Mastercard, The avenging P-card, which quietly has second place marketshare to Visa -- at least by my numbers, which are a couple of years old -- is making a big investment in building a more complete P-to-P offering (with an emphasis on the latter P) with its latest partnership with Ariba. Just announced this morning, the deal brings Mastercard and Ariba together to "connect enhanced transaction data from the MasterCard global data repository with Ariba Supplier Network, resulting in integration of purchasing and corporate card programs available for companies."
I'll give my version of what the deal means in a second, but if you want the PR spin, here it is: "By combining enhanced data from the MasterCard global data repository with Ariba Supplier Network, companies will be able to eliminate many of the inefficiencies commonly associated with invoice reconciliation and expense reporting, streamline reconciliation and accounts payable processing, improve control over maverick spending, and enhance overall policy compliance."
To summarize my version of the deal, once implemented, it sounds to me like it will allow companies to tighten the loop between procurement and AP by feeding Mastercard level 3 data -- which if it is complete, should include such fields as the purchase amount, date, merchant category code, quantities, product codes, descriptions, sales tax amount, customer code (for accounting), order number, and zip codes / freight / duty (if necessary) -- into the ASN. What this means in practice is that it will allow companies using both a Mastercard P-Card solution and the Ariba ASN to get item level detail into expenses. For procurement teams wanting to more aggressively tackle T&E expense categories, this type of information is critical.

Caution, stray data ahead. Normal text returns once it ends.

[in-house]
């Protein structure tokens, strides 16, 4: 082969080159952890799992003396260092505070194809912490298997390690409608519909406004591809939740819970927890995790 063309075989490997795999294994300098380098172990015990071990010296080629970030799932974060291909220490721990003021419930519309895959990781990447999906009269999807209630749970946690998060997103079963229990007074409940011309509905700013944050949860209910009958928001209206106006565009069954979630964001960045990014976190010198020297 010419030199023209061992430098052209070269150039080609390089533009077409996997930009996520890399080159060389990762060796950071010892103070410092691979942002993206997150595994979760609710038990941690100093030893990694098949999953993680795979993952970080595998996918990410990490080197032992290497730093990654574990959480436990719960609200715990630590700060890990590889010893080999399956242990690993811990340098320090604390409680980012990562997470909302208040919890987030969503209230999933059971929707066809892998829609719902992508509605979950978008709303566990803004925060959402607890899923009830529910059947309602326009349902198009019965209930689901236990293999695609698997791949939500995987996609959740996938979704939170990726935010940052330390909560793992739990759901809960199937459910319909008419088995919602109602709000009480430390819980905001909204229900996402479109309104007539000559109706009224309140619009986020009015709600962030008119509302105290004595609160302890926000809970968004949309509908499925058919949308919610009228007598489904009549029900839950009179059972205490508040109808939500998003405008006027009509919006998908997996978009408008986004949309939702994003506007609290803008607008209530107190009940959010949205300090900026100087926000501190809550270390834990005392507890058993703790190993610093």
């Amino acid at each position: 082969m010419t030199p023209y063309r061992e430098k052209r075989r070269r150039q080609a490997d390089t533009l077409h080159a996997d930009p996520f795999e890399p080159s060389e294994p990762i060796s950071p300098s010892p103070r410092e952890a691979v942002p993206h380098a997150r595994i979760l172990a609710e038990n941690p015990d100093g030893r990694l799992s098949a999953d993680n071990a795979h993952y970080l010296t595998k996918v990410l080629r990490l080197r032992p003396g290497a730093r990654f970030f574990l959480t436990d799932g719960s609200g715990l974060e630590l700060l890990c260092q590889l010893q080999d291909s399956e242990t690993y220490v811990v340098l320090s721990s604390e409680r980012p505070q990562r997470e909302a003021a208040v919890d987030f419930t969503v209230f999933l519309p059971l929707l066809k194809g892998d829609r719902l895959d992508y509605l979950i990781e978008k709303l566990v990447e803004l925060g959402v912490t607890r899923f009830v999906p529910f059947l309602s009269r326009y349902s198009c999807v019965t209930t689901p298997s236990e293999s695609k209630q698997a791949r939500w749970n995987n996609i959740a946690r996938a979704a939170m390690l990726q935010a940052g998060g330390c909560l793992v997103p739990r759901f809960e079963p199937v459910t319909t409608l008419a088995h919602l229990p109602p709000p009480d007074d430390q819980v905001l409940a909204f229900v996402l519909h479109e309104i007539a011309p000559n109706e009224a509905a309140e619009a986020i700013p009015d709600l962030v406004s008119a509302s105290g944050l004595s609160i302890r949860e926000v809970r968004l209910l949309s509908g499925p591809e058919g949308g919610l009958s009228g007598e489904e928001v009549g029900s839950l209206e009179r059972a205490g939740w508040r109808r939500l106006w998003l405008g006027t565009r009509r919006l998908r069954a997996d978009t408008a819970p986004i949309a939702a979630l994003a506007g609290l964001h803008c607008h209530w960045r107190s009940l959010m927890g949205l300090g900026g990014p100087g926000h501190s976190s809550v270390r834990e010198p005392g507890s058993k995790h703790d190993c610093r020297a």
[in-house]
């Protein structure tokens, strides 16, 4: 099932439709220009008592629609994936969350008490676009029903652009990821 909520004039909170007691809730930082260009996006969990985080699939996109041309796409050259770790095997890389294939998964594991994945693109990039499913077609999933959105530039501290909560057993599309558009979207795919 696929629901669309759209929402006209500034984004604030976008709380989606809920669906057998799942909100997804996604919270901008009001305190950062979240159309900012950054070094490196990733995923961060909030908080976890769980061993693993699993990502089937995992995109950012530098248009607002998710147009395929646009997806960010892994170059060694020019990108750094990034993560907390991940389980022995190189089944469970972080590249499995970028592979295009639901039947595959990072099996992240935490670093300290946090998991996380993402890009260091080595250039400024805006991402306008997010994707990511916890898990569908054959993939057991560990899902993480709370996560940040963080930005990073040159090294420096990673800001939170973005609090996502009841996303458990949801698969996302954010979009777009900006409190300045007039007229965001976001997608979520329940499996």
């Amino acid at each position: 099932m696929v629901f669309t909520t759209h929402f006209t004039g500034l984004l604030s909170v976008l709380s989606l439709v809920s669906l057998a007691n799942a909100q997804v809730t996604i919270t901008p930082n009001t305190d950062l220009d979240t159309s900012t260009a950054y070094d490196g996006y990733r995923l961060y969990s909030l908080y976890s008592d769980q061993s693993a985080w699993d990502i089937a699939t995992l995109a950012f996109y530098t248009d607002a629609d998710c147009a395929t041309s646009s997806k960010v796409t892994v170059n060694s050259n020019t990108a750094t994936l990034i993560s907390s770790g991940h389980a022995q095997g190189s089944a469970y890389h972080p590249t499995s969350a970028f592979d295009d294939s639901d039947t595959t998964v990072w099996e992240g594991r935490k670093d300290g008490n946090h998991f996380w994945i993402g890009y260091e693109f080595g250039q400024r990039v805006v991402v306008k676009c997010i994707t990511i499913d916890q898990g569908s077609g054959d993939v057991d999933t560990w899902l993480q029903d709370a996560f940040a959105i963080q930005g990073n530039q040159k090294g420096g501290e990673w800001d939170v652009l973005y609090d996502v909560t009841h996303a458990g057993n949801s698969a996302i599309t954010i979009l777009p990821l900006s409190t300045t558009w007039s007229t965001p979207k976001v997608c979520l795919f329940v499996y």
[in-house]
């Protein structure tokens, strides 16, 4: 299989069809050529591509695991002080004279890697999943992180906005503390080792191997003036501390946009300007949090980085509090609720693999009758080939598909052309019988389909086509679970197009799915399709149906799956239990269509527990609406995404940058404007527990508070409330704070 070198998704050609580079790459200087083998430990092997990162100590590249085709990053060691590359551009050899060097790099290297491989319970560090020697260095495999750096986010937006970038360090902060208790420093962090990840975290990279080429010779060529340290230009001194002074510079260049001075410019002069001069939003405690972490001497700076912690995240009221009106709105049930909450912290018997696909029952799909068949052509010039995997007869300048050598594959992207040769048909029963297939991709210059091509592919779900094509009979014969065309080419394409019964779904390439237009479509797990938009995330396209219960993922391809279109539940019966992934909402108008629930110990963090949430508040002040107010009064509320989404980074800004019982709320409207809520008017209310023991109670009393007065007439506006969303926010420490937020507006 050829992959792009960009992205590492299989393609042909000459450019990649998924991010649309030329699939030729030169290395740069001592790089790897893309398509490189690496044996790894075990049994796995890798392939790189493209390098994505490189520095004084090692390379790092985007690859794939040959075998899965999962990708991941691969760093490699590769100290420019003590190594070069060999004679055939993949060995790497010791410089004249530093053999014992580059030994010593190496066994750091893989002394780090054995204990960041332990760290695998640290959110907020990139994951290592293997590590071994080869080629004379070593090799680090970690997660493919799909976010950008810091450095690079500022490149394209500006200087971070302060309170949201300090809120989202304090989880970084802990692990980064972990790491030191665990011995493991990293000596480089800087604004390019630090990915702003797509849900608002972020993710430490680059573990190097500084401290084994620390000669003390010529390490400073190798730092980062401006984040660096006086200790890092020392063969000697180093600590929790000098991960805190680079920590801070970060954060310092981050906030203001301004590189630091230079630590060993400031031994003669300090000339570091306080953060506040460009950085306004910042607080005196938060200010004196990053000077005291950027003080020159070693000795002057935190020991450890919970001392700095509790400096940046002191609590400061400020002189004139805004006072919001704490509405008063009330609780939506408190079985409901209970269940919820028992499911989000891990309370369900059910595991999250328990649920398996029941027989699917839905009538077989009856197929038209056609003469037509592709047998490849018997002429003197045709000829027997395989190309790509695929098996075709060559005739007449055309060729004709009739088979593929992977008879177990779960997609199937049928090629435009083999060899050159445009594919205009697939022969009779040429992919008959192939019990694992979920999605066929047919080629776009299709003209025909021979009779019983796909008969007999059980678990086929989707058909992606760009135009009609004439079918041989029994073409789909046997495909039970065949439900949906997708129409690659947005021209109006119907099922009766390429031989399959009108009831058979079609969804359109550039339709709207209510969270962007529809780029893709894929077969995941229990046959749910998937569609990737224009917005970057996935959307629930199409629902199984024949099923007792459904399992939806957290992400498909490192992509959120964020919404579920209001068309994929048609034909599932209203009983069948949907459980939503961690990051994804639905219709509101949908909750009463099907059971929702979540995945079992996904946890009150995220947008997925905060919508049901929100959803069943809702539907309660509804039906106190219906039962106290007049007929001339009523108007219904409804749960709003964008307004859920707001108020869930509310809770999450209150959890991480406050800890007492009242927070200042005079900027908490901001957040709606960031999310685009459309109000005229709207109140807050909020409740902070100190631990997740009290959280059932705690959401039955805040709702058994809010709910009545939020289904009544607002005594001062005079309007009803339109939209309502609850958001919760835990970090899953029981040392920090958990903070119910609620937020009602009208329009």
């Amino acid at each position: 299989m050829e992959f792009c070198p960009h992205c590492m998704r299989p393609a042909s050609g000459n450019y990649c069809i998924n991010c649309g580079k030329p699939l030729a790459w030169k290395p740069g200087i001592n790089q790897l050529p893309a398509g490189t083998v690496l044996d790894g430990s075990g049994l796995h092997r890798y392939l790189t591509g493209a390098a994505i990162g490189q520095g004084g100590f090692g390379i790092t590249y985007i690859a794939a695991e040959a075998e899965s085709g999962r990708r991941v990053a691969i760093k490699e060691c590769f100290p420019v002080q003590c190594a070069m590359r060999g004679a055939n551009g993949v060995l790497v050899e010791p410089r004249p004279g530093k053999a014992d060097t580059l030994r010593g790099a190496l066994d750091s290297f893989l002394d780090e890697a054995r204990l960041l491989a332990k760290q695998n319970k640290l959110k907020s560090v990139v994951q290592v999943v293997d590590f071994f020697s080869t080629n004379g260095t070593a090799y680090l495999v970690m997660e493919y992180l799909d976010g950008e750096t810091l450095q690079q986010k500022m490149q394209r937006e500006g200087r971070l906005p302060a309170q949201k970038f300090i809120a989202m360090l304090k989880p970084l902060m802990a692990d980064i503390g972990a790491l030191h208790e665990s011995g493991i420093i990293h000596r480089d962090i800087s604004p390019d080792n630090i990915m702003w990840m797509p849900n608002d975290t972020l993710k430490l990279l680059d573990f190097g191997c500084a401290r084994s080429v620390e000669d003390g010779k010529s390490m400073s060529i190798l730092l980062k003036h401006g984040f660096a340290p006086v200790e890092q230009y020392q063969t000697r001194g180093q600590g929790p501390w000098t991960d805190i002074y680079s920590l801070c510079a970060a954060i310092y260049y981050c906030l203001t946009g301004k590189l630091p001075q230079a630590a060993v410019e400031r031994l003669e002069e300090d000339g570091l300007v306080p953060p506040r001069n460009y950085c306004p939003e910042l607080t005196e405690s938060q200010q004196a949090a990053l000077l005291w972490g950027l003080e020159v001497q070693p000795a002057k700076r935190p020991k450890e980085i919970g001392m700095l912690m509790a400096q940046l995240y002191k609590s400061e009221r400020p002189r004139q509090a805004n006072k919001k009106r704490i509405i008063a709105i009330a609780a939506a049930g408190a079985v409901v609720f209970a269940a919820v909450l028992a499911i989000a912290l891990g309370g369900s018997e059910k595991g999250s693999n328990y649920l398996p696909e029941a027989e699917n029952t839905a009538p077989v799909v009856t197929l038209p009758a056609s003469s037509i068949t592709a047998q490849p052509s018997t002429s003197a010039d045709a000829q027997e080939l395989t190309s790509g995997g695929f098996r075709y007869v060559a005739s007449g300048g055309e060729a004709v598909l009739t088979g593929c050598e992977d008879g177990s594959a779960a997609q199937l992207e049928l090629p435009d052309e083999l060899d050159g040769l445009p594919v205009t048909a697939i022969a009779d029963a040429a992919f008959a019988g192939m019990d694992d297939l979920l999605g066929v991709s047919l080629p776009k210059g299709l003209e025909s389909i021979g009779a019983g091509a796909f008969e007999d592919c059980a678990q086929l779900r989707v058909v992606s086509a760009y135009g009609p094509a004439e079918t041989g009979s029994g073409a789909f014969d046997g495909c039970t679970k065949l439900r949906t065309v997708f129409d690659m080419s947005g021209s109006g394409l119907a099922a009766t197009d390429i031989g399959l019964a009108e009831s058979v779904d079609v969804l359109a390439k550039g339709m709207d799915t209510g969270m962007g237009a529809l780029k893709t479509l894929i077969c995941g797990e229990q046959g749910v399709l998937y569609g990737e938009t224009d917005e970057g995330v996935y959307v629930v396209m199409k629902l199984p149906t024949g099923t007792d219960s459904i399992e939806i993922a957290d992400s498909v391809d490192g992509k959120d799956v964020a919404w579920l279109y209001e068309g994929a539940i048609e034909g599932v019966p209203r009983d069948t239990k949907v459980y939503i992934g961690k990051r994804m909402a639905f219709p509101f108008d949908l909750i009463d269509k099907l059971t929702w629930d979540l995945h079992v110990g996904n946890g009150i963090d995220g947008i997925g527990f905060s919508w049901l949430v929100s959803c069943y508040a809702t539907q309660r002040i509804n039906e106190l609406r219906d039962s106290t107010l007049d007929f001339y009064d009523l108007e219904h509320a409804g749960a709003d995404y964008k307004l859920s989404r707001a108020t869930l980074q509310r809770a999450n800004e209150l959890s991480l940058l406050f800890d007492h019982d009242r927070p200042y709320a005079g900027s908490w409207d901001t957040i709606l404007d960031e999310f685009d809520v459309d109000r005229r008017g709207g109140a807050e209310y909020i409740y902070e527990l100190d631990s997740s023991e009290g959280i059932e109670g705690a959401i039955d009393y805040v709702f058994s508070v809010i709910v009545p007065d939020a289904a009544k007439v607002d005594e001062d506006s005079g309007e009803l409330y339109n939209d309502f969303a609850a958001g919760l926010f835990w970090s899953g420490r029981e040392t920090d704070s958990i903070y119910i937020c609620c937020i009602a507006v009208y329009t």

From what they've told me – again, I've not demoed the actual solution yet -- the offering will flag exceptions in real-time with alerts and notifications to enable transaction process visibility. In addition, the card details will be automatically routed into the Ariba Analysis package -- for those who have it -- to enable aggregation by supplier to identify category T&E partners to drive better sourcing strategies. And by enriching the reporting with additional field spend information such as hotel folio data and tax information, companies will gain a better perspective into total cost and category spend breakdowns.
All in all, I must say it is deals like this which get me excited in today's market. T&E is a huge opportunity (as Amex and Rearden know as well). But MasterCard, as a silent giant in the P-Card space with 32% marketshare (to Amex's 28% and Visa's 40%), is not going to sit still and watch its bigger-sibling and acquisitive rival drive the day. Personally, I'm still waiting for the Centurion P-Card so I can impress my fellow bloggers with my larger spending limit in picking up bar tabs (after all, those bottles of Bells IPA and Duvel can add up). Call me superficial, but the plonk-factor is cool (even if I'll sacrifice reporting, analysis, and category strategy development on the backend).